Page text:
"You talk like an old man yourself. He can buy a bottle and drink at home."
"It's not the same."
-- "A Clean, Well-Lighted Place," Ernest Hemingway
Jim Lerro was new in Annapolis and looking for a home away from home, something with a comfortable stool, a full glass of beer and a lively line of banter.
He found it at the southwest end of the bar at McGarvey's Saloon, bartender Larry Armstrong presiding.
"This is his corner of the bar. They call it the 'Caustic Corner,' " Lerro said yesterday, seated before a noon glass of Budweiser, recalling that first look at the Armstrong congregation two years ago. "People were crowded all around here. He wasn't tending bar, he was holding court."
Armstrong, a 20-year bartender who has worked at McGarvey's for five years, is known far beyond this coterie. Lerro recalled mentioning to some barkeeps in New Jersey that he was from Annapolis. He asked if they knew of McGarvey's. Of course, they said, "Larry's bar."
And now, Armstrong's name goes national as he is among 25 barkeeps across the country selected this year to the Bartender Hall of Fame by Bartender magazine and the House of Seagram. Since the national trade magazine established the award in 1985, 250 bartenders have been chosen from 5,000 applications.
"I have a different attitude about this job than most people would think," said Armstrong, sitting at the back room bar over coffee yesterday morning. "I think it's a very important job. There's got to be a reason why people come to a bar other than to get drunk. Someone can buy a whole bottle of whiskey for $11. To come and pay $3 for an ounce-and-a-half of it, there's got to be some reason there."
With that, Armstrong suggested a short story: "A Clean, Well-Lighted Place" by Ernest Hemingway, "If you want to find out why people come to bars."
The English teacher has not died in Armstrong. He holds a master's degree in English from the University of Virginia and went much of the way toward a doctorate. He taught high school and college for 18 years and for part of that time tended bar on the side. Then he tried nursing school, then went full-time into a healing profession of another sort, bartending.
"It's one of those wonderful situations where you start to do something and you realize 'This is what I should be doing.' " Armstrong reports his age as "57 going on 17." He's a native of Newport News, Va., a father of four children and son of Thomas Armstrong, a Phi Beta Kappa mathematics major who dropped out of college in his senior year to play baseball. Tommy "Shorty" Armstrong made it up to the Cardinals for a year but had the misfortune of playing second base, backup to Rogers Hornsby. He didn't get much major-league playing time. Tommy left baseball to work as a crane operator at a Newport News shipyard. A frustrated man, said Larry Armstrong.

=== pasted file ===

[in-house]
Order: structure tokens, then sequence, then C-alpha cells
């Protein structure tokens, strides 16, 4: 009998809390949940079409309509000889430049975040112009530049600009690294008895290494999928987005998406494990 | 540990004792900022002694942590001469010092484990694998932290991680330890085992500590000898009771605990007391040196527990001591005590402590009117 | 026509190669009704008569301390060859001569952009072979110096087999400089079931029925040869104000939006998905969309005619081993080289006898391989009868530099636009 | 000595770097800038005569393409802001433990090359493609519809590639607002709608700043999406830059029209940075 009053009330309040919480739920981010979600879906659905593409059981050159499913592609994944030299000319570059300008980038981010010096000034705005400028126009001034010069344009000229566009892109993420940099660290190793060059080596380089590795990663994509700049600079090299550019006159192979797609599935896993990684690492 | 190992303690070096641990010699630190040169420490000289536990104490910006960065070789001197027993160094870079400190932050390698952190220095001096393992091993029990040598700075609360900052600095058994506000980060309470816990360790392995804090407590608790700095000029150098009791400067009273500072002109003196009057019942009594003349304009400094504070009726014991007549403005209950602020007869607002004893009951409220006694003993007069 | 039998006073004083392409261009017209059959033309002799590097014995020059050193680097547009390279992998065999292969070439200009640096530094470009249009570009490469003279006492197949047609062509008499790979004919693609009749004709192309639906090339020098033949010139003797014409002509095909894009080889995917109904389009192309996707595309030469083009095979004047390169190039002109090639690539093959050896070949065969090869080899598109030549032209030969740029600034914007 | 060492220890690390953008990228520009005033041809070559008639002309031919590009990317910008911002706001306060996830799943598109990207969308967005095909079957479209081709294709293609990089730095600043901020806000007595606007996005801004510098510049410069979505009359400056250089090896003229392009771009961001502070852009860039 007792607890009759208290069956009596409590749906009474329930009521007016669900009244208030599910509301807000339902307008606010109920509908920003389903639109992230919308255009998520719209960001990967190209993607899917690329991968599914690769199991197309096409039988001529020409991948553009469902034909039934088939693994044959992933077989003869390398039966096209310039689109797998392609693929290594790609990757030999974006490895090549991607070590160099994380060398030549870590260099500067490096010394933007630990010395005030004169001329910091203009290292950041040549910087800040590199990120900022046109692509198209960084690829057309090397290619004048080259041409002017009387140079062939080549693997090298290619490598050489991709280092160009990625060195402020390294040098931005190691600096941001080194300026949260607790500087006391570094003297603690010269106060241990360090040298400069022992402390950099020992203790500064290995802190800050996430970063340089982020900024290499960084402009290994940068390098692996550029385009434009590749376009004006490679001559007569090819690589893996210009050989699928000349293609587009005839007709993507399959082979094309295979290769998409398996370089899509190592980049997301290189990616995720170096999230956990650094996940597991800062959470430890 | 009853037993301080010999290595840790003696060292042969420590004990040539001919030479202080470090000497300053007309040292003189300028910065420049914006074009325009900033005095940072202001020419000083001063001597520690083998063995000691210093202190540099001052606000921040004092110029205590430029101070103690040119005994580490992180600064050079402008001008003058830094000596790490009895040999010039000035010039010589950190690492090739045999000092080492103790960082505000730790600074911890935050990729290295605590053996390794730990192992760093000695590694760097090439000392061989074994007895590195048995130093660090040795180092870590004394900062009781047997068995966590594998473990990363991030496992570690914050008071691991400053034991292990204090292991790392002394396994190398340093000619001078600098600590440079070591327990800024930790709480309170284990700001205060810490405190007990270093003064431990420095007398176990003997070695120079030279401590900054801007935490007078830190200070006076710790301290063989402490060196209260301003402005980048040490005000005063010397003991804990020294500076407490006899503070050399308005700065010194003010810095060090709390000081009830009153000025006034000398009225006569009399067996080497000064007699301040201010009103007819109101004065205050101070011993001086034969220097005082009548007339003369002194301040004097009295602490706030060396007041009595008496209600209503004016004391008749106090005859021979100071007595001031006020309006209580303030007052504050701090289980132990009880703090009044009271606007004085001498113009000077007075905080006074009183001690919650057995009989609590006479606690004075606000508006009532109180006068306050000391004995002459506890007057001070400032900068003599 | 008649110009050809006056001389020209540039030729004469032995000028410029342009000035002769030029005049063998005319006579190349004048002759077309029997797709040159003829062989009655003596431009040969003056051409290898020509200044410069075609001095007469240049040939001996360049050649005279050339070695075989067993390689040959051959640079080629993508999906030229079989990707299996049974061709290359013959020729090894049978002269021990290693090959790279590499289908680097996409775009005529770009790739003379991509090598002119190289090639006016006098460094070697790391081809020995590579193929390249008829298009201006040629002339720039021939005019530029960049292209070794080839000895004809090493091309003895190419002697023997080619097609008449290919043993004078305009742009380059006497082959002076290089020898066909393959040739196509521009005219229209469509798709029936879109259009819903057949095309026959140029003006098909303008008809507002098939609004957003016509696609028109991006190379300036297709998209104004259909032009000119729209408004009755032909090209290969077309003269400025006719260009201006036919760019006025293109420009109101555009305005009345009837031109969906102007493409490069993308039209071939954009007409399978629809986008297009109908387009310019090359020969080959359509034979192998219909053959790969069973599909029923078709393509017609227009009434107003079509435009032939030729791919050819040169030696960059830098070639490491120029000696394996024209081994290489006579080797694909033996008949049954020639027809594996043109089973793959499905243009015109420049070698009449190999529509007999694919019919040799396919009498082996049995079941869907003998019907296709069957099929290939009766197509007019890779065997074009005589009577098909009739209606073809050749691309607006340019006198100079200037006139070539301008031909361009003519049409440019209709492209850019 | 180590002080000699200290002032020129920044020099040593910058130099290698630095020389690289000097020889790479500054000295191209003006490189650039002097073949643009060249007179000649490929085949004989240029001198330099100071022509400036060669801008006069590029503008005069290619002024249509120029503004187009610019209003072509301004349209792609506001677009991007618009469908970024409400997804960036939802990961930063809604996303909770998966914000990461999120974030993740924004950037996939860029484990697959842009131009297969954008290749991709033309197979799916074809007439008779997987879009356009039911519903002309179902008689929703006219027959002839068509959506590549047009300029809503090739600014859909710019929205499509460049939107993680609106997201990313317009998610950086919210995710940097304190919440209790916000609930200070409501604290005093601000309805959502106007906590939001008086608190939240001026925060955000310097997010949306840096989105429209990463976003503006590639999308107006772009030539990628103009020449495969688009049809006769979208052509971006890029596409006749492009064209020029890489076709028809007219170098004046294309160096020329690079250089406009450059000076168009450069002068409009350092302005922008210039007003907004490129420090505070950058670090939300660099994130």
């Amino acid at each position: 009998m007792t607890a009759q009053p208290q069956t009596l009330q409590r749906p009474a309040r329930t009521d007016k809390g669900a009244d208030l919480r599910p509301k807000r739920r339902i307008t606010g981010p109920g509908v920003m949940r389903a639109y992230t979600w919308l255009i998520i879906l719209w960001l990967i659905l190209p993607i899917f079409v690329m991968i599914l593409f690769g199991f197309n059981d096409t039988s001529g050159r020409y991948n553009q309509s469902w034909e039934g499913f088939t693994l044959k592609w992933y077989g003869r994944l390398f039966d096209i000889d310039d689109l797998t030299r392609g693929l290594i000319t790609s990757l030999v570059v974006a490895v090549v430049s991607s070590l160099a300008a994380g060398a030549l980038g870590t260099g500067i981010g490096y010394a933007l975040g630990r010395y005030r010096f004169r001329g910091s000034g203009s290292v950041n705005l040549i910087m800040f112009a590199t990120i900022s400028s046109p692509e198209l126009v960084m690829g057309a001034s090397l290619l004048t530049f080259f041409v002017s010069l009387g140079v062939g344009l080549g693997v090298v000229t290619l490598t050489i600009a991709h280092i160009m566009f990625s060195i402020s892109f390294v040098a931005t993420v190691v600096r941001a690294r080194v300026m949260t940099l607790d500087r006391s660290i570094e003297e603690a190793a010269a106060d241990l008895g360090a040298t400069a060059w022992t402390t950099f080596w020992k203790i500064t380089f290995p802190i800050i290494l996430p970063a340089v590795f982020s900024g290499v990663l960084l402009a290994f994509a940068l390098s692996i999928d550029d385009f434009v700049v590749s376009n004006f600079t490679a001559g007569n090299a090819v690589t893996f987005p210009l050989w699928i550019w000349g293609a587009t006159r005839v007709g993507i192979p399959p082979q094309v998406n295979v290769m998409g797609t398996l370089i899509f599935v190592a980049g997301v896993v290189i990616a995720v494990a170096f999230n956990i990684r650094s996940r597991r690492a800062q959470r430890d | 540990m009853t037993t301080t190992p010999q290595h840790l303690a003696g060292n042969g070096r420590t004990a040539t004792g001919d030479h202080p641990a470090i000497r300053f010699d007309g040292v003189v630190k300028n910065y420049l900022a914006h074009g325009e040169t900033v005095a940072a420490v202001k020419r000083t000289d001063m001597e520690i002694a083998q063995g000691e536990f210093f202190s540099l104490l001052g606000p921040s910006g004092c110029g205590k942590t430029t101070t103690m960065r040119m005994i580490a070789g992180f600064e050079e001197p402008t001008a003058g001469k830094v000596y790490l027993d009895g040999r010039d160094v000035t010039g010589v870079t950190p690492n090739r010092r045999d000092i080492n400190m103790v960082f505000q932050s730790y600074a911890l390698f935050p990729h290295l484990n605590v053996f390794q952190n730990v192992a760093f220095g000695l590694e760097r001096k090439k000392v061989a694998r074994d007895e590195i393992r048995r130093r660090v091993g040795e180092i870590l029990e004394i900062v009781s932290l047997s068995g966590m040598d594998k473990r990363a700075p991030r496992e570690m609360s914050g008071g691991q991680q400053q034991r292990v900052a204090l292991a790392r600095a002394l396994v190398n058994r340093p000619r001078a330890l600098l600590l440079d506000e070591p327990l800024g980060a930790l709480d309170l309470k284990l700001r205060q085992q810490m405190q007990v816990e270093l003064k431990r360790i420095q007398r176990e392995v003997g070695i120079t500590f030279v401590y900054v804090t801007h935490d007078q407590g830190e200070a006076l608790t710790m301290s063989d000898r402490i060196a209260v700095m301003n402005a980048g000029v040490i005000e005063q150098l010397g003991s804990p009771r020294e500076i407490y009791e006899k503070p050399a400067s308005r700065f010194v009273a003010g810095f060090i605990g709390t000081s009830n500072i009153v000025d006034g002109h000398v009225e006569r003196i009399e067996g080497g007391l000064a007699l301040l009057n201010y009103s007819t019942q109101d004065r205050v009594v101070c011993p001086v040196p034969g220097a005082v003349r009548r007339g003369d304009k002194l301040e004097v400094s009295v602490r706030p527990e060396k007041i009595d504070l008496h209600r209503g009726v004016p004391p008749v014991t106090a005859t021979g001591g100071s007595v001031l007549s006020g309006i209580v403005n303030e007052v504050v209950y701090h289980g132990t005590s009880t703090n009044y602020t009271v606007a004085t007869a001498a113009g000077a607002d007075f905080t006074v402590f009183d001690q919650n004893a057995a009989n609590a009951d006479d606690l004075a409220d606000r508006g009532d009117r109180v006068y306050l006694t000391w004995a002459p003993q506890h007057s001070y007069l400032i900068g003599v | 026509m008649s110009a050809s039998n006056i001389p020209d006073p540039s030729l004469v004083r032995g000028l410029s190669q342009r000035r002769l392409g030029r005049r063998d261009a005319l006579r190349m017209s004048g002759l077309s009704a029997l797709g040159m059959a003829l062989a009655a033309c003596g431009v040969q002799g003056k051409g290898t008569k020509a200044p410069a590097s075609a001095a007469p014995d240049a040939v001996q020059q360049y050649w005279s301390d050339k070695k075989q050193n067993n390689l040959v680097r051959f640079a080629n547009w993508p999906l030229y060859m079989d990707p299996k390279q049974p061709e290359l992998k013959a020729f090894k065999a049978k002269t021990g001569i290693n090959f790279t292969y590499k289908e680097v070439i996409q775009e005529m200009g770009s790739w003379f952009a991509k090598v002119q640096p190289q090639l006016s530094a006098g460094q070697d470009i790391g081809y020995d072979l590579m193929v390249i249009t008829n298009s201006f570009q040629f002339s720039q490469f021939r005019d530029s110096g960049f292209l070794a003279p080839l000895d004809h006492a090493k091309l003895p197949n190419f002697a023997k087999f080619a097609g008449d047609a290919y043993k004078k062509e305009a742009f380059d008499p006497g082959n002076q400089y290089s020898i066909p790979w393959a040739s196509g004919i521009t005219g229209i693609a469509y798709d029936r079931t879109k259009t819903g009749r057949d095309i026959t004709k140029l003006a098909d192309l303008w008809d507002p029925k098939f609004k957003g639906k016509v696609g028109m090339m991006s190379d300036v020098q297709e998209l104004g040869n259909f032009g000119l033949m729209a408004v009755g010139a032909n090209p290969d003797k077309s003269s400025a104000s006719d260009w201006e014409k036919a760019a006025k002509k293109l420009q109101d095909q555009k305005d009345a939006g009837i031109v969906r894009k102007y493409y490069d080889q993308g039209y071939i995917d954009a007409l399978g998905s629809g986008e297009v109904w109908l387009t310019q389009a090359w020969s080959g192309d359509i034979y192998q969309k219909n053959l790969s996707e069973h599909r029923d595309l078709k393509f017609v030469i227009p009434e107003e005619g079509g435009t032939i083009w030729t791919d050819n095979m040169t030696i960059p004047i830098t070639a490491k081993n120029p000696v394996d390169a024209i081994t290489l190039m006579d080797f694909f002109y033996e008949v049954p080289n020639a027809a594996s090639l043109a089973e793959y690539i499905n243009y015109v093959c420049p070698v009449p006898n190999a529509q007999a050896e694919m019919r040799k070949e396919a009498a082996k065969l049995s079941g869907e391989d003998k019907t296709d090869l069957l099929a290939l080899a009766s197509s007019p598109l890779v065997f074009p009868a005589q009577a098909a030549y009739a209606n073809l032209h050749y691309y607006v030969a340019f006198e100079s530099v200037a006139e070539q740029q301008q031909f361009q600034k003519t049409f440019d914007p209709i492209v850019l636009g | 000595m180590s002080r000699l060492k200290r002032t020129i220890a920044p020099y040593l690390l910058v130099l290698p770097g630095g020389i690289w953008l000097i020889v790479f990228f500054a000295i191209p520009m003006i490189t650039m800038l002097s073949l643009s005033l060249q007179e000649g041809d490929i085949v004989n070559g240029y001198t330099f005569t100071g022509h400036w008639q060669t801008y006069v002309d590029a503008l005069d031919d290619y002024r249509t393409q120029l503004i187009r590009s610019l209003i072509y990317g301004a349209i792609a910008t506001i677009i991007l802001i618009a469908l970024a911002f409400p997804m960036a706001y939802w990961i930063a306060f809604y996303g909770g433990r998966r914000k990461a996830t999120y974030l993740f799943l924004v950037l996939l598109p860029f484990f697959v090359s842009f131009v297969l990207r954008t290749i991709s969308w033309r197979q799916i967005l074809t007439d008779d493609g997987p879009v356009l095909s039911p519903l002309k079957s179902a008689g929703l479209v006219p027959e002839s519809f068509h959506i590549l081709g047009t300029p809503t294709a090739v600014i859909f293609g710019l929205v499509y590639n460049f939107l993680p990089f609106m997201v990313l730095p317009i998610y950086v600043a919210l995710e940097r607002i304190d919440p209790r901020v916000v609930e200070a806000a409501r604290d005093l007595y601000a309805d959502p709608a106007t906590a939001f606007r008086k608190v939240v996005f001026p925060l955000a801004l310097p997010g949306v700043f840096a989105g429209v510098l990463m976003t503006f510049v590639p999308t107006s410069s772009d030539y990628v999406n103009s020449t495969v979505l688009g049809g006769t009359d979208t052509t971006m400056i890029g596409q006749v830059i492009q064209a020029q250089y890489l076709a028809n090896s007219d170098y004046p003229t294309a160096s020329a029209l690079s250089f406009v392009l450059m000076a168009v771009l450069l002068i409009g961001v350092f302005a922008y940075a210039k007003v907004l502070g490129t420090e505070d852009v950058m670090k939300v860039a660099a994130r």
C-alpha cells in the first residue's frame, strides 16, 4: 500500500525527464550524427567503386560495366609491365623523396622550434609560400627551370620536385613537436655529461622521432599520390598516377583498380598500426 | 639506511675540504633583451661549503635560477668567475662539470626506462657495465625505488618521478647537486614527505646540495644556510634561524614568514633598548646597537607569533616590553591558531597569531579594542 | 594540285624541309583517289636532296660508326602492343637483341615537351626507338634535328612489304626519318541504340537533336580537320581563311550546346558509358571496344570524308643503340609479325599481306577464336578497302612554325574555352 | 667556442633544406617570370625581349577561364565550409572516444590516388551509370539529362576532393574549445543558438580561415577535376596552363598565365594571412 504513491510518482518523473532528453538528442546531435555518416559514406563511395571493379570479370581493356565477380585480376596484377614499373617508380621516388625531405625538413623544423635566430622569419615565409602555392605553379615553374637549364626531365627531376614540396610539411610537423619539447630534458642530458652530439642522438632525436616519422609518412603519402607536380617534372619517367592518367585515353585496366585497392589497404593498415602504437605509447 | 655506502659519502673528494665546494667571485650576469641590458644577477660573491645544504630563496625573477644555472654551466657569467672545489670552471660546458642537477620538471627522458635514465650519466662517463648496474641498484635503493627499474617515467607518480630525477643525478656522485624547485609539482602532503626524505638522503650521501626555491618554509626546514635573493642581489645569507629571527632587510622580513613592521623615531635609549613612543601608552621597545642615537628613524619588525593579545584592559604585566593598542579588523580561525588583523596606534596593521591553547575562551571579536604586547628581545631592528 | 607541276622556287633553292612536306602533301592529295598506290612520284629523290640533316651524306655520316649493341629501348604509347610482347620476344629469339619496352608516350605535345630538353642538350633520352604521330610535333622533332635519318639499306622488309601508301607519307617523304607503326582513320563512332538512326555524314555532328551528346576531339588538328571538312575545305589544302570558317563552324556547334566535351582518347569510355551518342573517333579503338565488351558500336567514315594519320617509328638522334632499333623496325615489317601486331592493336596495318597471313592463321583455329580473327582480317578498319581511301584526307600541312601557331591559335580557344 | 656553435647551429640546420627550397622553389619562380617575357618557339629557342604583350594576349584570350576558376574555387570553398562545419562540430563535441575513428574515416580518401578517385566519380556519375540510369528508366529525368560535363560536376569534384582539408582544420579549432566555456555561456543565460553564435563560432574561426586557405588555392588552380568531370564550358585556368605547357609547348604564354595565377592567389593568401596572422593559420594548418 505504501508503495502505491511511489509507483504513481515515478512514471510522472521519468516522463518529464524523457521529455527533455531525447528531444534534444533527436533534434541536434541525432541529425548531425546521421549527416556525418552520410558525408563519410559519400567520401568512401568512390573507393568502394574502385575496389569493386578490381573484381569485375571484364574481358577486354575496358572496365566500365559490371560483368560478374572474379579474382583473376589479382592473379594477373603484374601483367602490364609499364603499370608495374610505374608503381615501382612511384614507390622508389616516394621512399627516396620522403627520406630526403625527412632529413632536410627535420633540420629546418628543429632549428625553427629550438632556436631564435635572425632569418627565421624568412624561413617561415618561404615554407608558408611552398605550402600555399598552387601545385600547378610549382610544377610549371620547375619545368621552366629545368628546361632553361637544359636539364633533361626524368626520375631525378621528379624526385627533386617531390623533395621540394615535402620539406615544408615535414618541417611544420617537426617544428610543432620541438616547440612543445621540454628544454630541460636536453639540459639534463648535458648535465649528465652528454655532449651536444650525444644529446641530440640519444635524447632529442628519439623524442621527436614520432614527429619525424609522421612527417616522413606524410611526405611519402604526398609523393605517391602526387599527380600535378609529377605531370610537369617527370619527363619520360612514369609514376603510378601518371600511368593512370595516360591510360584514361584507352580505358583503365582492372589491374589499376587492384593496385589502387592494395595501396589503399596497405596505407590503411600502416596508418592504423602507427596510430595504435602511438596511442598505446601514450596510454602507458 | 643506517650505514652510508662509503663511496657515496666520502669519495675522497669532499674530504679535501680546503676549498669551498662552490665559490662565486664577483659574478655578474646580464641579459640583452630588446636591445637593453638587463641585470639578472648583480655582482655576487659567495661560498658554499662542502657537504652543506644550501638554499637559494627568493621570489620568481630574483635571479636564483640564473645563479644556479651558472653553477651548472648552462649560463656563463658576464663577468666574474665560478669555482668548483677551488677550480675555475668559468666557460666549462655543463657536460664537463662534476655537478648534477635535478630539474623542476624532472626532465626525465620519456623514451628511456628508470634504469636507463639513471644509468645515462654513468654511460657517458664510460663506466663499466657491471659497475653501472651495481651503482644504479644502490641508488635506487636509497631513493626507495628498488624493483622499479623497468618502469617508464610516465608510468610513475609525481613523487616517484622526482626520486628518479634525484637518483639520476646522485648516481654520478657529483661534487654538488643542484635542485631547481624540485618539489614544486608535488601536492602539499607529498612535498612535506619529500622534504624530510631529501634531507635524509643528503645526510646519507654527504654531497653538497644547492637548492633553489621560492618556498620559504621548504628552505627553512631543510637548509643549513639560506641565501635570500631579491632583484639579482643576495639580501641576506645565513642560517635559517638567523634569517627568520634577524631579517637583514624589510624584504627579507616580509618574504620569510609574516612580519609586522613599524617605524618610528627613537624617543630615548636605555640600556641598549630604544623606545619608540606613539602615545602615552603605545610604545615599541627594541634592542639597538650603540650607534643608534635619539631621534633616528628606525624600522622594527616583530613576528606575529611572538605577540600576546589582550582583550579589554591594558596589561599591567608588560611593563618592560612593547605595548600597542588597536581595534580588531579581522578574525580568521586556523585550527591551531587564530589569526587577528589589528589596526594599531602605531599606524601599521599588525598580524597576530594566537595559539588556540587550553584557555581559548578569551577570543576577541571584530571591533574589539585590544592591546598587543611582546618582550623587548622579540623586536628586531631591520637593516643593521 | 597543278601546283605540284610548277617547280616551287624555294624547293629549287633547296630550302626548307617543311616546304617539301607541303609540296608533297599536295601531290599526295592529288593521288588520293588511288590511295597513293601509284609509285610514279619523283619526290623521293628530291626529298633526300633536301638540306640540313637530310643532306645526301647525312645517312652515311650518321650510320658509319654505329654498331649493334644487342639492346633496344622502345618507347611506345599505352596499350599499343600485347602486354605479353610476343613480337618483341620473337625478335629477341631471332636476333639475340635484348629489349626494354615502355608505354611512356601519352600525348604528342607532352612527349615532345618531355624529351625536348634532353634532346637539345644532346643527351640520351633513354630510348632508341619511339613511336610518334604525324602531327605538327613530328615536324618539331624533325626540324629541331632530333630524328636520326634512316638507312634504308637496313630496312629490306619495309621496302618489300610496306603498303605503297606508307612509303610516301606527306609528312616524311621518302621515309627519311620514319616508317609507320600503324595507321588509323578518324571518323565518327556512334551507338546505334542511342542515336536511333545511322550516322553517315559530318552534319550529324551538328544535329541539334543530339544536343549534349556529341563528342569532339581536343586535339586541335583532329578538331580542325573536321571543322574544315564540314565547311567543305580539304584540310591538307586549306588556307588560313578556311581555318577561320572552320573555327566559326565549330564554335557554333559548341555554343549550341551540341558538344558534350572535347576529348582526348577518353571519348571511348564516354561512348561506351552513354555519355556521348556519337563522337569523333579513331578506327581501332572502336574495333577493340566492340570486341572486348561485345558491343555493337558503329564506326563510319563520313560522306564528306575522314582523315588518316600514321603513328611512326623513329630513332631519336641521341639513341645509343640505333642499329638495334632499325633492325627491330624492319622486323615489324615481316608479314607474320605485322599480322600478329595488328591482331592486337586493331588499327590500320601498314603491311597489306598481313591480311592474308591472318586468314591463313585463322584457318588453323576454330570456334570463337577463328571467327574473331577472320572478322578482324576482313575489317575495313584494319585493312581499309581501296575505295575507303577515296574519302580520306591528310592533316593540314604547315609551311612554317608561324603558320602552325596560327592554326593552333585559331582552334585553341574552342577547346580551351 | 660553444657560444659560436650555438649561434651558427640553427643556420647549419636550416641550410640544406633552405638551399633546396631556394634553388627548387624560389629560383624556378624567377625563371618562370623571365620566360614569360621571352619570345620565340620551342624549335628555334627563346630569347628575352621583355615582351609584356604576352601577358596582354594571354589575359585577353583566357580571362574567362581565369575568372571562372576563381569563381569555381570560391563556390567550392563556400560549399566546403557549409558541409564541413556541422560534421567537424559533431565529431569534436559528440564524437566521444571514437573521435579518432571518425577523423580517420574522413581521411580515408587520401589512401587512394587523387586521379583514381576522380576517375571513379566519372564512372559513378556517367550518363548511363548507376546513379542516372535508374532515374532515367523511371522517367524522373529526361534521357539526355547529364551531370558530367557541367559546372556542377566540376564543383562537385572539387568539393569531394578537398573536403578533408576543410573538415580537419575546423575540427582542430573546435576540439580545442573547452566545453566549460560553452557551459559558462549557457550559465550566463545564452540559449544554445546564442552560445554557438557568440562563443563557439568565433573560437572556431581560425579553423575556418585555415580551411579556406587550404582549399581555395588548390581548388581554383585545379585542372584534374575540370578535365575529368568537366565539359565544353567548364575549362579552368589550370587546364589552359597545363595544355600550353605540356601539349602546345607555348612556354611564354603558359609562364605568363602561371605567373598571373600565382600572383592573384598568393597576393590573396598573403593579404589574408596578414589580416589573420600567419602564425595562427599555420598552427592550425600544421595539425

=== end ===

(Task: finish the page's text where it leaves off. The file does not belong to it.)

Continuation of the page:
Not so the son.
"I'm just very fortunate," he said. "I just have this wonderful attitude. I'm generally a pretty happy man."
And that shines across the bar, where Armstrong is ever-ready with a quip and an encouraging word.
"I tell you, he's got some good jokes," said a member of the Armstrong congregation who gave his name only as Nick.
Oh, are these jokes printable?
"Probably not," said Nick. But "he's probably one of the finest men I ever met. . . . If he's feeling down, you never know it."
Armstrong has made his peace in bartending, which he views as a compromise between "putting on a tie and making $200,000 a year and going to the islands and being a bum. This is kind of right in between."
Armstrong got word of the Hall of Fame selection two weeks ago. Early next year he'll receive the big Super Bowl-style Bartender Hall of Fame ring. The award comes as the result of an application sent to Bartender magazine by McGarvey's last year. The application lists Armstrong's 20 years of bartending experience, plus his donations of time and money to local charities.
Magazine editor Jaclyn W. Foley said it takes more to make the Hall of Fame than a knack for the perfect Fuzzy Navel. The judges, Hall of Famers themselves, look also for contributions to the community.
"He's the sort of person if he went somewhere else people would follow him," said Foley in a telephone interview from her office in Liberty Corner, N.J. "That's a sign of a good bartender. He has a following."
By 12:30 p.m. several of the flock were gathered round the "Caustic Corner." There was Nick, making quick work of the meatloaf, mashed potatoes and peas. There was Steve Adams, a Naval Academy sailmaker who is addicted to Armstrong's three-bean salad. There was Armstrong's wife, Barbara, whom he met at this very bar, whom he said he married despite the fact that "it cost me $100 a week in tips."
"You could have married Steve," said Lerro, pointing at Adams. "It would have cost you $5 a week."
And Armstrong presided, looked out over the bar and saw that all was well.
"As you can see, I don't have a job," he said. "This isn't a job. This is a position."